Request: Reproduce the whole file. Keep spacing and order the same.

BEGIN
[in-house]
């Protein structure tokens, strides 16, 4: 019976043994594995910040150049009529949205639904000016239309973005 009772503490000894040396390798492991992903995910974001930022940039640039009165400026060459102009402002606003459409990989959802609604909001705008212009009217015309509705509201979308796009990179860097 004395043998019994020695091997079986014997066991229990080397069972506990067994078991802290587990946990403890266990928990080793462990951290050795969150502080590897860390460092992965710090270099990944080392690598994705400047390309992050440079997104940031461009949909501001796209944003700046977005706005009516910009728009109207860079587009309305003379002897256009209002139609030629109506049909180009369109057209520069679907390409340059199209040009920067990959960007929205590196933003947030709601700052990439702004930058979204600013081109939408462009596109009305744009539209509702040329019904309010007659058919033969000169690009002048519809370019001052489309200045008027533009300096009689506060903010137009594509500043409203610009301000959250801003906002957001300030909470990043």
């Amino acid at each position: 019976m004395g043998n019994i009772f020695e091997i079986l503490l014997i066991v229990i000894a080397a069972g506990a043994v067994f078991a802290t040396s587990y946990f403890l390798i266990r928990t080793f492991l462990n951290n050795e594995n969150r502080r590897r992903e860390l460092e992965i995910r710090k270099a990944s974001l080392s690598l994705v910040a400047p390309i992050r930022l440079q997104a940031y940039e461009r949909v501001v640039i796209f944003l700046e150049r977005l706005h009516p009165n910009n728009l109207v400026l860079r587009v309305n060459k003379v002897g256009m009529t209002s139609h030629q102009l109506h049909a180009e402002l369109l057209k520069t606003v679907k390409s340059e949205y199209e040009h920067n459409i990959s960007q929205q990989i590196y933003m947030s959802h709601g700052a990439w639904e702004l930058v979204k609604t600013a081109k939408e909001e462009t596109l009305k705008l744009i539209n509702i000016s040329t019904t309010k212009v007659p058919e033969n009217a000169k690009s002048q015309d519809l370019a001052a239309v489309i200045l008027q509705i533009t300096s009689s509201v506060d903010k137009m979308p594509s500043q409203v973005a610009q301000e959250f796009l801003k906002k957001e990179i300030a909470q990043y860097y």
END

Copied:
[in-house]
């Protein structure tokens, strides 16, 4: 019976043994594995910040150049009529949205639904000016239309973005 009772503490000894040396390798492991992903995910974001930022940039640039009165400026060459102009402002606003459409990989959802609604909001705008212009009217015309509705509201979308796009990179860097 004395043998019994020695091997079986014997066991229990080397069972506990067994078991802290587990946990403890266990928990080793462990951290050795969150502080590897860390460092992965710090270099990944080392690598994705400047390309992050440079997104940031461009949909501001796209944003700046977005706005009516910009728009109207860079587009309305003379002897256009209002139609030629109506049909180009369109057209520069679907390409340059199209040009920067990959960007929205590196933003947030709601700052990439702004930058979204600013081109939408462009596109009305744009539209509702040329019904309010007659058919033969000169690009002048519809370019001052489309200045008027533009300096009689506060903010137009594509500043409203610009301000959250801003906002957001300030909470990043």
């Amino acid at each position: 019976m004395g043998n019994i009772f020695e091997i079986l503490l014997i066991v229990i000894a080397a069972g506990a043994v067994f078991a802290t040396s587990y946990f403890l390798i266990r928990t080793f492991l462990n951290n050795e594995n969150r502080r590897r992903e860390l460092e992965i995910r710090k270099a990944s974001l080392s690598l994705v910040a400047p390309i992050r930022l440079q997104a940031y940039e461009r949909v501001v640039i796209f944003l700046e150049r977005l706005h009516p009165n910009n728009l109207v400026l860079r587009v309305n060459k003379v002897g256009m009529t209002s139609h030629q102009l109506h049909a180009e402002l369109l057209k520069t606003v679907k390409s340059e949205y199209e040009h920067n459409i990959s960007q929205q990989i590196y933003m947030s959802h709601g700052a990439w639904e702004l930058v979204k609604t600013a081109k939408e909001e462009t596109l009305k705008l744009i539209n509702i000016s040329t019904t309010k212009v007659p058919e033969n009217a000169k690009s002048q015309d519809l370019a001052a239309v489309i200045l008027q509705i533009t300096s009689s509201v506060d903010k137009m979308p594509s500043q409203v973005a610009q301000e959250f796009l801003k906002k957001e990179i300030a909470q990043y860097y």